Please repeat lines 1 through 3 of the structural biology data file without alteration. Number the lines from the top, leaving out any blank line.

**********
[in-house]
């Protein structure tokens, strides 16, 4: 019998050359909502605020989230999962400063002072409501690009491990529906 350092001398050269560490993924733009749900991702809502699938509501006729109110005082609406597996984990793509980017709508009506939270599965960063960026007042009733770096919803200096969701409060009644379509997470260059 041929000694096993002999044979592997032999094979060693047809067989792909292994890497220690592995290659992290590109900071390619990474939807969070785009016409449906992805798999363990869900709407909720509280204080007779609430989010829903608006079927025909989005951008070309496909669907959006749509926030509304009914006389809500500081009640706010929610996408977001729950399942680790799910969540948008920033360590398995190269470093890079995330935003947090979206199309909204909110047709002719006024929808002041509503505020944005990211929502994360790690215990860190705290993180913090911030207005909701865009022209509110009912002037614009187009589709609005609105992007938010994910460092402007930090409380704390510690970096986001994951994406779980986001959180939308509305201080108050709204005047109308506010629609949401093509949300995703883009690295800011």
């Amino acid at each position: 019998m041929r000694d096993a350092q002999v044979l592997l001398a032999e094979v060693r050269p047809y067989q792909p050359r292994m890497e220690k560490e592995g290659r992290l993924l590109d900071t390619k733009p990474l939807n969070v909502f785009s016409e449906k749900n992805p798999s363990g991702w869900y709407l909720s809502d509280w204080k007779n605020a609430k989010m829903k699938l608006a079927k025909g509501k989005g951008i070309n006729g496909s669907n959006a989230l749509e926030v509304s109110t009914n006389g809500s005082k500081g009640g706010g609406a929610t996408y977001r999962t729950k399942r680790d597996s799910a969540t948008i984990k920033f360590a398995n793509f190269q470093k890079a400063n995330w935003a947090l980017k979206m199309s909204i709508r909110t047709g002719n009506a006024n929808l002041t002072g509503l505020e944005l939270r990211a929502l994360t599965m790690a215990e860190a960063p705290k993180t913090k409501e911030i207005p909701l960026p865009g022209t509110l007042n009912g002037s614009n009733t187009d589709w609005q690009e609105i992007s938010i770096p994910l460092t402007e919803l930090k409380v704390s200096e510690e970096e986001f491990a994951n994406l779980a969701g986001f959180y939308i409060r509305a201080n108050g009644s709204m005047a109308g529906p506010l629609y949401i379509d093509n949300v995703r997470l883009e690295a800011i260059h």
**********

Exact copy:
[in-house]
């Protein structure tokens, strides 16, 4: 019998050359909502605020989230999962400063002072409501690009491990529906 350092001398050269560490993924733009749900991702809502699938509501006729109110005082609406597996984990793509980017709508009506939270599965960063960026007042009733770096919803200096969701409060009644379509997470260059 041929000694096993002999044979592997032999094979060693047809067989792909292994890497220690592995290659992290590109900071390619990474939807969070785009016409449906992805798999363990869900709407909720509280204080007779609430989010829903608006079927025909989005951008070309496909669907959006749509926030509304009914006389809500500081009640706010929610996408977001729950399942680790799910969540948008920033360590398995190269470093890079995330935003947090979206199309909204909110047709002719006024929808002041509503505020944005990211929502994360790690215990860190705290993180913090911030207005909701865009022209509110009912002037614009187009589709609005609105992007938010994910460092402007930090409380704390510690970096986001994951994406779980986001959180939308509305201080108050709204005047109308506010629609949401093509949300995703883009690295800011």
């Amino acid at each position: 019998m041929r000694d096993a350092q002999v044979l592997l001398a032999e094979v060693r050269p047809y067989q792909p050359r292994m890497e220690k560490e592995g290659r992290l993924l590109d900071t390619k733009p990474l939807n969070v909502f785009s016409e449906k749900n992805p798999s363990g991702w869900y709407l909720s809502d509280w204080k007779n605020a609430k989010m829903k699938l608006a079927k025909g509501k989005g951008i070309n006729g496909s669907n959006a989230l749509e926030v509304s109110t009914n006389g809500s005082k500081g009640g706010g609406a929610t996408y977001r999962t729950k399942r680790d597996s799910a969540t948008i984990k920033f360590a398995n793509f190269q470093k890079a400063n995330w935003a947090l980017k979206m199309s909204i709508r909110t047709g002719n009506a006024n929808l002041t002072g509503l505020e944005l939270r990211a929502l994360t599965m790690a215990e860190a960063p705290k993180t913090k409501e911030i207005p909701l960026p865009g022209t509110l007042n009912g002037s614009n009733t187009d589709w609005q690009e609105i992007s938010i770096p994910l460092t402007e919803l930090k409380v704390s200096e510690e970096e986001f491990a994951n994406l779980a969701g986001f959180y939308i409060r509305a201080n108050g009644s709204m005047a109308g529906p506010l629609y949401i379509d093509n949300v995703r997470l883009e690295a800011i260059h």